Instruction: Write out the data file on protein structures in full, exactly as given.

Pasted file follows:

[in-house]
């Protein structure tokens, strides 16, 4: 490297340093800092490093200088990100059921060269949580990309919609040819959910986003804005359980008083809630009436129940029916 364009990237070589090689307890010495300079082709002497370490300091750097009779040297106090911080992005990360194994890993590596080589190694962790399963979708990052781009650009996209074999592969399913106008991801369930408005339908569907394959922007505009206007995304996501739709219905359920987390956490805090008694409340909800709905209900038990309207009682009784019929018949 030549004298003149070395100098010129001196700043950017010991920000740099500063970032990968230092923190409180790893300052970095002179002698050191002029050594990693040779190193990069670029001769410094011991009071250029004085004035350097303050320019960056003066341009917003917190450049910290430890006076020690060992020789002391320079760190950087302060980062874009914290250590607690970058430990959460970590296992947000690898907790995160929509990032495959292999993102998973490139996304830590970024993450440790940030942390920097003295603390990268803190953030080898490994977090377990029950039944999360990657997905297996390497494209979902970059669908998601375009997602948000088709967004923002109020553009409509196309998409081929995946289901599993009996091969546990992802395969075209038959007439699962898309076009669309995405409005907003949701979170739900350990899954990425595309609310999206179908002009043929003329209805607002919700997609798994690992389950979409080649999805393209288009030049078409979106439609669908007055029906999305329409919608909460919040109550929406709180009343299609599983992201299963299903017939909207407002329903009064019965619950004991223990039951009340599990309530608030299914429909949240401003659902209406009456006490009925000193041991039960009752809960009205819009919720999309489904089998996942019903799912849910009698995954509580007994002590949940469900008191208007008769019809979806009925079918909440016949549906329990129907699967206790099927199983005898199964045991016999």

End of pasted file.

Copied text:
[in-house]
């Protein structure tokens, strides 16, 4: 490297340093800092490093200088990100059921060269949580990309919609040819959910986003804005359980008083809630009436129940029916 364009990237070589090689307890010495300079082709002497370490300091750097009779040297106090911080992005990360194994890993590596080589190694962790399963979708990052781009650009996209074999592969399913106008991801369930408005339908569907394959922007505009206007995304996501739709219905359920987390956490805090008694409340909800709905209900038990309207009682009784019929018949 030549004298003149070395100098010129001196700043950017010991920000740099500063970032990968230092923190409180790893300052970095002179002698050191002029050594990693040779190193990069670029001769410094011991009071250029004085004035350097303050320019960056003066341009917003917190450049910290430890006076020690060992020789002391320079760190950087302060980062874009914290250590607690970058430990959460970590296992947000690898907790995160929509990032495959292999993102998973490139996304830590970024993450440790940030942390920097003295603390990268803190953030080898490994977090377990029950039944999360990657997905297996390497494209979902970059669908998601375009997602948000088709967004923002109020553009409509196309998409081929995946289901599993009996091969546990992802395969075209038959007439699962898309076009669309995405409005907003949701979170739900350990899954990425595309609310999206179908002009043929003329209805607002919700997609798994690992389950979409080649999805393209288009030049078409979106439609669908007055029906999305329409919608909460919040109550929406709180009343299609599983992201299963299903017939909207407002329903009064019965619950004991223990039951009340599990309530608030299914429909949240401003659902209406009456006490009925000193041991039960009752809960009205819009919720999309489904089998996942019903799912849910009698995954509580007994002590949940469900008191208007008769019809979806009925079918909440016949549906329990129907699967206790099927199983005898199964045991016999």